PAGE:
||The objective of this symposium is to provide scientific community with an introduction to, and sound base and further insight for the understanding of bulk metallic glasses and their composites. Over a period, many studies have been carried out engulfed around understanding mechanisms of formation of these materials by various modeling and simulation and experimental techniques. However, still there is research gap in understanding how glass is formed, what is its nature, what is glass forming ability, how it can be improved, what is rejuvenation (mechanical and thermal), what is relaxation, how composite structure is formed, how crystallization could be tuned, how it could be studied and how it effects final properties? These a few of many open research questions. Aim of present symposium is to provide an answer to these.
A new class of sulfur bearing metallic glasses is also introduced. These encompass superior properties such as enhanced glass forming ability and refined microstructure. A special focus is laid on embrittlement and brittleness in metallic glasses, difference, evolution and ductile to brittle transition. Light is also shed on understanding sample size and its variability and method of testing (indentation, impact or bending (mode I, II and III)) on fracture toughness. A special section is dedicated on hall-petch like relations developed for bulk metallic glass matrix composites to quantify mechanical properties. Further, fundamental scientific concepts are aimed to be employed to metallic glass matrix composites. These range from observations of incipient small transitory cluster of atoms, to rise of liquid like regions in glass prior nucleation to delay time, shift of Tg and recent pikes observed in ultrafast calorimetry spectra. All these point towards existence of certain fundamental underlying scientific phenomena which may, or may not point towards formation and evolution of crystal phase from within glass (homogeneous nucleation) or after glass (heterogeneous nucleation) formation.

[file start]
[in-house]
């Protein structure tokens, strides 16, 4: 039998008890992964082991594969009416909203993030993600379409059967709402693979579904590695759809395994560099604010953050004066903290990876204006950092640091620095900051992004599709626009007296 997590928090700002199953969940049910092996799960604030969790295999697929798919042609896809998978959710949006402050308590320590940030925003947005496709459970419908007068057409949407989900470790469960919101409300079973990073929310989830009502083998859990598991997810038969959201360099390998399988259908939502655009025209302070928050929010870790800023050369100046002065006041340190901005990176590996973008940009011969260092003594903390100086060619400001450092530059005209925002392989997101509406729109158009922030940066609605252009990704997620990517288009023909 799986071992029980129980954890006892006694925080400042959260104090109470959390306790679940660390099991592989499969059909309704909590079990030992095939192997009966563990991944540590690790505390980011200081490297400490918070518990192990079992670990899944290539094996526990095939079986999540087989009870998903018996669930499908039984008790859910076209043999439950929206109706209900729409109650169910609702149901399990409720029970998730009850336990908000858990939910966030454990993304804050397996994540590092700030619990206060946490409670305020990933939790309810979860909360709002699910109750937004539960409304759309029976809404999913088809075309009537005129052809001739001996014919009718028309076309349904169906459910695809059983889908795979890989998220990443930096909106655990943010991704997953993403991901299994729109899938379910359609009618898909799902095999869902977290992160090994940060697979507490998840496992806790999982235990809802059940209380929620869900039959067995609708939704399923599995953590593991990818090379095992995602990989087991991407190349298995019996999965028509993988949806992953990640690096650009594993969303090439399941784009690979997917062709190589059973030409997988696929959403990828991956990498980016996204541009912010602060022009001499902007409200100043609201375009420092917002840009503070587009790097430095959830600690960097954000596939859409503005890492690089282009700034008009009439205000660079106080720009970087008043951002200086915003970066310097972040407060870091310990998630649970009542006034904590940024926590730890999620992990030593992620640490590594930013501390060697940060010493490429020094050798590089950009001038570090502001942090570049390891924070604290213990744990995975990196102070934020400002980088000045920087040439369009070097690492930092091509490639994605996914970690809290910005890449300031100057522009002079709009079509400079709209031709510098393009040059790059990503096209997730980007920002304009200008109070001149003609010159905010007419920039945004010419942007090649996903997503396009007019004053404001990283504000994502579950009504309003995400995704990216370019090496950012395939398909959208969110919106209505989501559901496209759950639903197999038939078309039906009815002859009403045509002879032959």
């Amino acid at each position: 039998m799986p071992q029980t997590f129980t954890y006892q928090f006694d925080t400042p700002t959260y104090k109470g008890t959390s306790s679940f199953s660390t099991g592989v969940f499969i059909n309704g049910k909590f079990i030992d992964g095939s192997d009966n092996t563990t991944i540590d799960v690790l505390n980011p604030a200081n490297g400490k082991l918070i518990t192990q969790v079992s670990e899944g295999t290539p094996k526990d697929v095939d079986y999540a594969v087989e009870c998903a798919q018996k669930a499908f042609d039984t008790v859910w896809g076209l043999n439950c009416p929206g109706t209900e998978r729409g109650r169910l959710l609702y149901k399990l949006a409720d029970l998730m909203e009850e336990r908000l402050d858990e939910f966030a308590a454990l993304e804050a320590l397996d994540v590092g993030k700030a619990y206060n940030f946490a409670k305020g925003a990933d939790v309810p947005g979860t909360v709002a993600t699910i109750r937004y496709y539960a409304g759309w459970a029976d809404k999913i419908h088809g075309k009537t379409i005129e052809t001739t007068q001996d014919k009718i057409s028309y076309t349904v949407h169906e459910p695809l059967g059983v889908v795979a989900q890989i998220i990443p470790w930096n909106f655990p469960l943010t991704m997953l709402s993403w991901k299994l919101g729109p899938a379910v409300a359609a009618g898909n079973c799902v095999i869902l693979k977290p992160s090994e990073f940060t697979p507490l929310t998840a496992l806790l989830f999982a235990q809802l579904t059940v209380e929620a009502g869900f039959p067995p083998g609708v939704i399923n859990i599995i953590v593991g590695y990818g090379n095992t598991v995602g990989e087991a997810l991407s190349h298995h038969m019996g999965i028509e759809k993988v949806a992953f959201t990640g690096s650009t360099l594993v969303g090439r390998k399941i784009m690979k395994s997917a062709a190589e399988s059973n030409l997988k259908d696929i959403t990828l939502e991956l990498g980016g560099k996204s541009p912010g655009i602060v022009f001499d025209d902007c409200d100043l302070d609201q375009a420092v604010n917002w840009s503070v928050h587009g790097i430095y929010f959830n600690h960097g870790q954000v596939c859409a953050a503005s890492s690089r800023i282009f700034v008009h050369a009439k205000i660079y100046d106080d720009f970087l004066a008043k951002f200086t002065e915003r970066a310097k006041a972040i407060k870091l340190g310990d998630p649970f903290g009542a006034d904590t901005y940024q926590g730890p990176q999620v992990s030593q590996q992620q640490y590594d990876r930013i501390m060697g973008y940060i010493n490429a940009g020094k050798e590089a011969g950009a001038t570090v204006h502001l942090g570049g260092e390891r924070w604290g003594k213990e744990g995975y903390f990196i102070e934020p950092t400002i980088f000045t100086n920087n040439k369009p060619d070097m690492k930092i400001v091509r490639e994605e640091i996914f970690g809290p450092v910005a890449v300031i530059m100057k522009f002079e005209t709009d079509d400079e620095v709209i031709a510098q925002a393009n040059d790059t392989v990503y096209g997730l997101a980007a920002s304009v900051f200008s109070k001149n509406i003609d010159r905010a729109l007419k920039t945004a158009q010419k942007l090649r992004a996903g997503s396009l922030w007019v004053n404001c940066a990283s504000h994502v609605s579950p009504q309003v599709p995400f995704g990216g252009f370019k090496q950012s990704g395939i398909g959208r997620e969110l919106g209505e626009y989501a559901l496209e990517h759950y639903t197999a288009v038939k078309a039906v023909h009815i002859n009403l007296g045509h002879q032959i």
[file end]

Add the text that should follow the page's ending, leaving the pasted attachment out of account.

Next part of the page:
Focus areas are;
- Glass formation and its nature (thermodynamics, ordering, its range and transitions)
- Alloying elements (Al, S, Ag, Mo)
- Microstructure tuning (nucleation starvation, copious nucleation, nanoscale heterogeneity, metastability and iteration)
- Deformation mechanisms (in-situ studies, shear bands, slip avalanches, dynamics, heating), brittleness and fracture toughness
- Fatigue, creep, torsion, corrosion and tribology (friction, erosion and wear)
- Advanced characterization (including synchrotron, neutron scattering, ultrafast calorimetry and micro and zero gravity experiments)
- Advanced forming (thermoplastic forming, co-extrusion, powder metallurgy (including plasma sintering) and Additive Manufacturing / 3D printing)
- Modeling and simulation (macroscopic part scale, microscopic and atomistic) and machine learning
- Extreme (including cryogenic and irradiation) engineering applications